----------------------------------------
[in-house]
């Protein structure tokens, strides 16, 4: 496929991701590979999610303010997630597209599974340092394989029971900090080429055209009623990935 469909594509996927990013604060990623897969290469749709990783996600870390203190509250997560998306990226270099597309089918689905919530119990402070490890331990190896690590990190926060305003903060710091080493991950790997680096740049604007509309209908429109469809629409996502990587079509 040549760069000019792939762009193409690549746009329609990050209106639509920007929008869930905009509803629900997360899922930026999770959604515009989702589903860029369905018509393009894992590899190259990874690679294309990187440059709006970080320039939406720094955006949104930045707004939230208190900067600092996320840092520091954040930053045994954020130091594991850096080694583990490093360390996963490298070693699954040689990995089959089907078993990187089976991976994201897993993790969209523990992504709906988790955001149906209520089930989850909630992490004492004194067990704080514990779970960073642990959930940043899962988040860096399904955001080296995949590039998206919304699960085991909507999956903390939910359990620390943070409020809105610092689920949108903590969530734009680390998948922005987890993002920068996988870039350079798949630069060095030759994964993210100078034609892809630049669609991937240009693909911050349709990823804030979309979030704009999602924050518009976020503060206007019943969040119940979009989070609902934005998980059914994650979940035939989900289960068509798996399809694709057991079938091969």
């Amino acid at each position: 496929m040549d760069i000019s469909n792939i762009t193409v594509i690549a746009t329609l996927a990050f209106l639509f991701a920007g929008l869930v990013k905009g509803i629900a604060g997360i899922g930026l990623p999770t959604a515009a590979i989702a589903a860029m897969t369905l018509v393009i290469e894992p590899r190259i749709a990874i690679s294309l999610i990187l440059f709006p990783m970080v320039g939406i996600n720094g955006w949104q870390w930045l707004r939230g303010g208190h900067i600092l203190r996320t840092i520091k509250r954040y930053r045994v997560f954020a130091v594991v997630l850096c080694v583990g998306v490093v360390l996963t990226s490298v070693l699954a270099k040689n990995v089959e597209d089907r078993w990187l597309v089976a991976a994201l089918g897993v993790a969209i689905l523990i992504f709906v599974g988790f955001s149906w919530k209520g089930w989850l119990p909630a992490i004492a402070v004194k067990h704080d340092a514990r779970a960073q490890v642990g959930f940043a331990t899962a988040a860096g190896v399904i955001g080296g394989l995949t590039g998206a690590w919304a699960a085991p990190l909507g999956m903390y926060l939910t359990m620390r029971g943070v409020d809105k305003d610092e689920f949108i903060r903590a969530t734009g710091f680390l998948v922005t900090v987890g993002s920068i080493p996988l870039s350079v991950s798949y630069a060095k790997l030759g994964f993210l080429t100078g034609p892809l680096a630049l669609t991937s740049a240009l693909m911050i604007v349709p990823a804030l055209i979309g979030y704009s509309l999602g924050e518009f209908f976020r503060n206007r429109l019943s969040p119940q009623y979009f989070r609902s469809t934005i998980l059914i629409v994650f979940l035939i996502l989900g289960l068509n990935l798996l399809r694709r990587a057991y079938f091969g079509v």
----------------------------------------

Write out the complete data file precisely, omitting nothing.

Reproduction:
[in-house]
């Protein structure tokens, strides 16, 4: 496929991701590979999610303010997630597209599974340092394989029971900090080429055209009623990935 469909594509996927990013604060990623897969290469749709990783996600870390203190509250997560998306990226270099597309089918689905919530119990402070490890331990190896690590990190926060305003903060710091080493991950790997680096740049604007509309209908429109469809629409996502990587079509 040549760069000019792939762009193409690549746009329609990050209106639509920007929008869930905009509803629900997360899922930026999770959604515009989702589903860029369905018509393009894992590899190259990874690679294309990187440059709006970080320039939406720094955006949104930045707004939230208190900067600092996320840092520091954040930053045994954020130091594991850096080694583990490093360390996963490298070693699954040689990995089959089907078993990187089976991976994201897993993790969209523990992504709906988790955001149906209520089930989850909630992490004492004194067990704080514990779970960073642990959930940043899962988040860096399904955001080296995949590039998206919304699960085991909507999956903390939910359990620390943070409020809105610092689920949108903590969530734009680390998948922005987890993002920068996988870039350079798949630069060095030759994964993210100078034609892809630049669609991937240009693909911050349709990823804030979309979030704009999602924050518009976020503060206007019943969040119940979009989070609902934005998980059914994650979940035939989900289960068509798996399809694709057991079938091969």
């Amino acid at each position: 496929m040549d760069i000019s469909n792939i762009t193409v594509i690549a746009t329609l996927a990050f209106l639509f991701a920007g929008l869930v990013k905009g509803i629900a604060g997360i899922g930026l990623p999770t959604a515009a590979i989702a589903a860029m897969t369905l018509v393009i290469e894992p590899r190259i749709a990874i690679s294309l999610i990187l440059f709006p990783m970080v320039g939406i996600n720094g955006w949104q870390w930045l707004r939230g303010g208190h900067i600092l203190r996320t840092i520091k509250r954040y930053r045994v997560f954020a130091v594991v997630l850096c080694v583990g998306v490093v360390l996963t990226s490298v070693l699954a270099k040689n990995v089959e597209d089907r078993w990187l597309v089976a991976a994201l089918g897993v993790a969209i689905l523990i992504f709906v599974g988790f955001s149906w919530k209520g089930w989850l119990p909630a992490i004492a402070v004194k067990h704080d340092a514990r779970a960073q490890v642990g959930f940043a331990t899962a988040a860096g190896v399904i955001g080296g394989l995949t590039g998206a690590w919304a699960a085991p990190l909507g999956m903390y926060l939910t359990m620390r029971g943070v409020d809105k305003d610092e689920f949108i903060r903590a969530t734009g710091f680390l998948v922005t900090v987890g993002s920068i080493p996988l870039s350079v991950s798949y630069a060095k790997l030759g994964f993210l080429t100078g034609p892809l680096a630049l669609t991937s740049a240009l693909m911050i604007v349709p990823a804030l055209i979309g979030y704009s509309l999602g924050e518009f209908f976020r503060n206007r429109l019943s969040p119940q009623y979009f989070r609902s469809t934005i998980l059914i629409v994650f979940l035939i996502l989900g289960l068509n990935l798996l399809r694709r990587a057991y079938f091969g079509v």